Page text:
Nadhim Zahawi becomes first Cabinet minister to back cutting self-isolation period to five days

The Education Secretary has become the first Cabinet minister to publicly back calls for the self-isolation period to be reduced from seven days to five.

Nadhim Zahawi said he was happy to be led by the recommendation of the UK Health Security Agency (UKHSA), but suggested it would be "even better" if the quarantine period was slashed.

Such a move could help to secure the return of hundreds of teachers to the classroom as schools continue to battle with high levels of staff shortages.

Boris Johnson has so far resisted pressure to change the rules as evidence grows that the dominant omicron variant is milder than previous forms of coronavirus.

Earlier this month, the UKHSA adjusted rules on self-isolation, saying that people who receive negative lateral flow test results on the sixth and seventh day of their quarantine period can leave early rather than remaining at home for 10 days.

Mr Zahawi pictured on a visit to Hammersmith Academy in London on Thursday. He has previously announced that school exams will go ahead as planned this summer after several years of disruption

Credit: Tim Hammond/No 10 Downing Street

Mr Zahawi told The Sunday Times he believes the country is "witnessing the transition of the virus from pandemic to endemic".

He said of the self-isolation rules: "The UK Health Security Agency (UKHSA) have said they want to review it, so we will stick to seven days but if they review it and say they will bring it down to five days that is even better for me, it’s even more helpful."

The Education Secretary has previously announced that school exams will go ahead as planned this summer after several years of disruption.

He told the newspaper: "The virus is going to be with us for maybe five or six years longer and we are going to continue to have variants but vaccines will get better and we are going to have polyvalent and multivalent vaccines by next year."

Economists have estimated that cutting the Covid self-isolation period from seven days to five would save the economy £300m in lost output in January.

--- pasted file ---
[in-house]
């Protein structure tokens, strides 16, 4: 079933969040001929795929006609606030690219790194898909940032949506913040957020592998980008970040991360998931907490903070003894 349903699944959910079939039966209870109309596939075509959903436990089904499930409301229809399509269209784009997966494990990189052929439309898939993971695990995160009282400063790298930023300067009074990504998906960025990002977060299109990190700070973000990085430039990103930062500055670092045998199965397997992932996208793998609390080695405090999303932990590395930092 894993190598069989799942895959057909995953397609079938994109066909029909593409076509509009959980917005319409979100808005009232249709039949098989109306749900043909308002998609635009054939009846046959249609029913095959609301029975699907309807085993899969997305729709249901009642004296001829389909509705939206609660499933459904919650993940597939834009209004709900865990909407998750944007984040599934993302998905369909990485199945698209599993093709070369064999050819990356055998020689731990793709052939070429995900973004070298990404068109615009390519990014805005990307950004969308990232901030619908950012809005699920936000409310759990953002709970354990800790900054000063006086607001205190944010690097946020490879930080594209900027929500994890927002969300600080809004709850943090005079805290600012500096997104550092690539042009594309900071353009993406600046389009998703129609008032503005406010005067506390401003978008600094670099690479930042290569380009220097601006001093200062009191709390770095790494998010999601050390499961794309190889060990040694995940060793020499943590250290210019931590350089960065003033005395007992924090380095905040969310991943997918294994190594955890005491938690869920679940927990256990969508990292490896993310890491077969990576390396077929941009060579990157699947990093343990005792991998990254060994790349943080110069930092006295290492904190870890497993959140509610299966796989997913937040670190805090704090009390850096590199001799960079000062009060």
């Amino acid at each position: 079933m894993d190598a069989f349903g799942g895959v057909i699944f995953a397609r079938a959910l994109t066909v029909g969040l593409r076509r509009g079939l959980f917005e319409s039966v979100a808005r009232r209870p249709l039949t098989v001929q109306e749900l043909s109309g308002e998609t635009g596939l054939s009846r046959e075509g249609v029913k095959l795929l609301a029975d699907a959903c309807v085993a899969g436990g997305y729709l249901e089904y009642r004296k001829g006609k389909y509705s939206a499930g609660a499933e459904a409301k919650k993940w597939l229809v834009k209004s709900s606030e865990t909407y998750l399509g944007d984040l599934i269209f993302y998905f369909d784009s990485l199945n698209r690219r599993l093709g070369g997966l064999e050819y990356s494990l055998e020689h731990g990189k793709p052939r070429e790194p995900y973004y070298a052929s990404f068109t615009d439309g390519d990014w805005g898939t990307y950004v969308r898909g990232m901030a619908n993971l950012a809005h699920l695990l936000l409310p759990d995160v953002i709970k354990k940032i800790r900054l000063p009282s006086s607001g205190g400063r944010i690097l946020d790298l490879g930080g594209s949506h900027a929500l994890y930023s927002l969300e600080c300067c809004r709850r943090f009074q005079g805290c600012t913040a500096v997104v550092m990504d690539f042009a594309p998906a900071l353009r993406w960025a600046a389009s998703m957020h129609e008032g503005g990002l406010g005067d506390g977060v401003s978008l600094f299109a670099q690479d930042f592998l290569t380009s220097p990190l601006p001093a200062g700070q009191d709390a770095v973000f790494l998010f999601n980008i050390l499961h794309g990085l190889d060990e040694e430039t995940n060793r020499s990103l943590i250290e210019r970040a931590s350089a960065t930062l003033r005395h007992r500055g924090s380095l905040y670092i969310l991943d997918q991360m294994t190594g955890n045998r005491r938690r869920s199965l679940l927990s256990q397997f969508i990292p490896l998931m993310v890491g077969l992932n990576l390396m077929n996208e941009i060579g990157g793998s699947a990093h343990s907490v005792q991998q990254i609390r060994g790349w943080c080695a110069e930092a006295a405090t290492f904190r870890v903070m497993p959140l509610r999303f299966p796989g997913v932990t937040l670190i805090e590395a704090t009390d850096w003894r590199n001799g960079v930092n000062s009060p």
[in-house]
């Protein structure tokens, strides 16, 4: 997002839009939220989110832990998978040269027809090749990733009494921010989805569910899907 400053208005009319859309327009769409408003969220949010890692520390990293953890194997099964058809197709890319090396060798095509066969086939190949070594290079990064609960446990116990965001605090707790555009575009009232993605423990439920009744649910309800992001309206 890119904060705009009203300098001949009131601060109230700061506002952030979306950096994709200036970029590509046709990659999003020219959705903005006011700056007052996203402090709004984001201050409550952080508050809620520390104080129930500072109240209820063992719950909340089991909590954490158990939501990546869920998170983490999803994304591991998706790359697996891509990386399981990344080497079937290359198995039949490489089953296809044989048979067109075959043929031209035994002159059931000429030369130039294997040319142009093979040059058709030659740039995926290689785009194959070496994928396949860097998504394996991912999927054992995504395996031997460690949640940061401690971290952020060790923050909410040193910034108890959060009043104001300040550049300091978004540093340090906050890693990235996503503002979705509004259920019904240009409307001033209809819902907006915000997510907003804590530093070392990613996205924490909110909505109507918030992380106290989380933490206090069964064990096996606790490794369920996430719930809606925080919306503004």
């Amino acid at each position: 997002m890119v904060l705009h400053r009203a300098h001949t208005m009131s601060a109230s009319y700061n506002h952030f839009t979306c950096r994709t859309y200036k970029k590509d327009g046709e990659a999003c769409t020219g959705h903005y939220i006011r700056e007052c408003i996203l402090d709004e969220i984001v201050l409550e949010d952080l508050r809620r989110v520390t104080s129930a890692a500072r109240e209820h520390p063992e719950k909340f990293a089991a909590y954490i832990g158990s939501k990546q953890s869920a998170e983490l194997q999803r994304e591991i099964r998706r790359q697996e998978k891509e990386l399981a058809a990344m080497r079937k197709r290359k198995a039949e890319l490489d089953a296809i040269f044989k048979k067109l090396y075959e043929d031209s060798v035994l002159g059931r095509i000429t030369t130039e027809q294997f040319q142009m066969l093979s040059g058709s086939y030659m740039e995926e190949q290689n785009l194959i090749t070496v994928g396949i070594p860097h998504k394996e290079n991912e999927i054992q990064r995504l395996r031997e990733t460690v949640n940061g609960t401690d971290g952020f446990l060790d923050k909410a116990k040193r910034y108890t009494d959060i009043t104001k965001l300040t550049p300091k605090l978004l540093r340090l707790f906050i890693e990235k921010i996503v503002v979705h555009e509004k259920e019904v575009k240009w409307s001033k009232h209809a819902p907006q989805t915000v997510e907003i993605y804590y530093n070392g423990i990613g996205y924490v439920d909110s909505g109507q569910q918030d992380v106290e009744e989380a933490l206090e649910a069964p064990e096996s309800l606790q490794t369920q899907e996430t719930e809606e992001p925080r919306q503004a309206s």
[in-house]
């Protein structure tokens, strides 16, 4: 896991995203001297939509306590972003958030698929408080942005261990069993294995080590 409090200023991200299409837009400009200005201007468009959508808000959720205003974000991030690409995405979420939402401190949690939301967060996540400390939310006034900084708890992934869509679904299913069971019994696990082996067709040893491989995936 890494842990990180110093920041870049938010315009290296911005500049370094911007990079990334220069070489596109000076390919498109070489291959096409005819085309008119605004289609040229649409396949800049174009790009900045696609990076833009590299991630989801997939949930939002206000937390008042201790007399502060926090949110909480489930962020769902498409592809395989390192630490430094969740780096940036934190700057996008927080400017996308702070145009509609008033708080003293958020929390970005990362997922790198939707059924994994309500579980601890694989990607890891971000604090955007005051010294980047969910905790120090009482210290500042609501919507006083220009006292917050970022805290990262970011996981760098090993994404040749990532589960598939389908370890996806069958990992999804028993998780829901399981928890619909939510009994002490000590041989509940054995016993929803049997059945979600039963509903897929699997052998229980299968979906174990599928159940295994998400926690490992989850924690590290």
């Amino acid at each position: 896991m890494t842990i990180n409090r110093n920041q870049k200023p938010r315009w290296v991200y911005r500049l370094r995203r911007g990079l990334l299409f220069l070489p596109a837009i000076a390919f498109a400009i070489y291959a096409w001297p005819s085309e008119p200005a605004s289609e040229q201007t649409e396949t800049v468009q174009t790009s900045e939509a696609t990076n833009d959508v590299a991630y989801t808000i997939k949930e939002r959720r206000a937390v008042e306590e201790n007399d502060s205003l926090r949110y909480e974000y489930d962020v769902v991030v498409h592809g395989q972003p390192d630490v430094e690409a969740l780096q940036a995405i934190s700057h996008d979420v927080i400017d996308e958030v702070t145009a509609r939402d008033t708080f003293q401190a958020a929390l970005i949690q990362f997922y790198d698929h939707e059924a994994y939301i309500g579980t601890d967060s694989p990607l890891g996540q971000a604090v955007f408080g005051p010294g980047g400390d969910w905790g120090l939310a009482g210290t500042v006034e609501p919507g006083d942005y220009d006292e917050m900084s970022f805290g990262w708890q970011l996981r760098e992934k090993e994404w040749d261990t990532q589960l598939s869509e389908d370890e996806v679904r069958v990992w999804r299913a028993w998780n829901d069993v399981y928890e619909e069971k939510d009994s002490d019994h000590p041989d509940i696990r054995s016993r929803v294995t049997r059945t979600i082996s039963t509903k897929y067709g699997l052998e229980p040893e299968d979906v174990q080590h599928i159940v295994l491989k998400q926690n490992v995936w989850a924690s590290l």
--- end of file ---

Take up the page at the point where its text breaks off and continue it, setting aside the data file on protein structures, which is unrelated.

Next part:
Current rules could cost the economy almost £1bn next month as Covid infections soar, according to the Centre for Economics and Business Research (CEBR) – equal to a 0.5 per cent hit to monthly GDP.

Clive Dix says a 'new targeted strategy' beyond mass vaccination is needed to get the UK to a position of 'managing Covid' as an endemic virus

Credit: Fiona Hanson

Meanwhile, the former head of the UK’s vaccine taskforce has said that mass vaccination should be ended after the current booster campaign because Covid is developing into an endemic virus similar to the flu. 

Dr Clive Dix, who stepped down from his role as chairman of the government body last year, claimed a significant overhaul of the country’s approach to the virus was required to prepare for the "new normality".

He called on ministers to urgently throw their weight behind research into Covid immunity which extends beyond antibodies, such as B-cells and T-cells, which could be used to create vaccines for the vulnerable.

‘Mass population-based vaccination should now end’

"We need to analyse whether we use the current booster campaign to ensure the vulnerable are protected, if this is seen to be necessary," he told The Observer. "Mass population-based vaccination in the UK should now end."

Dr Dix said he supported the current booster vaccine drive, but told the newspaper a "new targeted strategy" was needed to get the UK to a position of "managing Covid" as an endemic virus.

"Firstly we should consider when we stop testing and let individuals isolate when they are not well and return to work when they feel ready to do so. In the same way we do in a bad influenza season," he said.

His intervention comes after the Joint Committee on Vaccination and Immunisation (JCVI) concluded that fourth doses were not currently required because more older people who had received boosters were still well-protected against omicron.

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